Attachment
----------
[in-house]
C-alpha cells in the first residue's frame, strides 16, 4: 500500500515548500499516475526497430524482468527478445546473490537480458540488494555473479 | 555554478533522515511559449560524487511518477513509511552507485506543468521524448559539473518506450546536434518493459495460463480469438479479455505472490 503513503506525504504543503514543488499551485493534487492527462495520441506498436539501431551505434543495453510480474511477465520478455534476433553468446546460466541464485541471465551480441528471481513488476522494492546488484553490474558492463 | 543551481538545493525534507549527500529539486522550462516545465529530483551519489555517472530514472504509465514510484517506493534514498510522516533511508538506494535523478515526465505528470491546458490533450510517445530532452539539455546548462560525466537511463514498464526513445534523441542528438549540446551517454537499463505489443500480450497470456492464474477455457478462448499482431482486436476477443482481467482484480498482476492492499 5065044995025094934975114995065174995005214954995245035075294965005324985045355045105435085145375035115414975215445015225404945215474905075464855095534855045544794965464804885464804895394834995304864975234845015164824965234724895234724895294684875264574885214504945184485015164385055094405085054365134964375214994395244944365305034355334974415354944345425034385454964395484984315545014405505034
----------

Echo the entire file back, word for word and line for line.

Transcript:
[in-house]
C-alpha cells in the first residue's frame, strides 16, 4: 500500500515548500499516475526497430524482468527478445546473490537480458540488494555473479 | 555554478533522515511559449560524487511518477513509511552507485506543468521524448559539473518506450546536434518493459495460463480469438479479455505472490 503513503506525504504543503514543488499551485493534487492527462495520441506498436539501431551505434543495453510480474511477465520478455534476433553468446546460466541464485541471465551480441528471481513488476522494492546488484553490474558492463 | 543551481538545493525534507549527500529539486522550462516545465529530483551519489555517472530514472504509465514510484517506493534514498510522516533511508538506494535523478515526465505528470491546458490533450510517445530532452539539455546548462560525466537511463514498464526513445534523441542528438549540446551517454537499463505489443500480450497470456492464474477455457478462448499482431482486436476477443482481467482484480498482476492492499 5065044995025094934975114995065174995005214954995245035075294965005324985045355045105435085145375035115414975215445015225404945215474905075464855095534855045544794965464804885464804895394834995304864975234845015164824965234724895234724895294684875264574885214504945184485015164385055094405085054365134964375214994395244944365305034355334974415354944345425034385454964395484984315545014405505034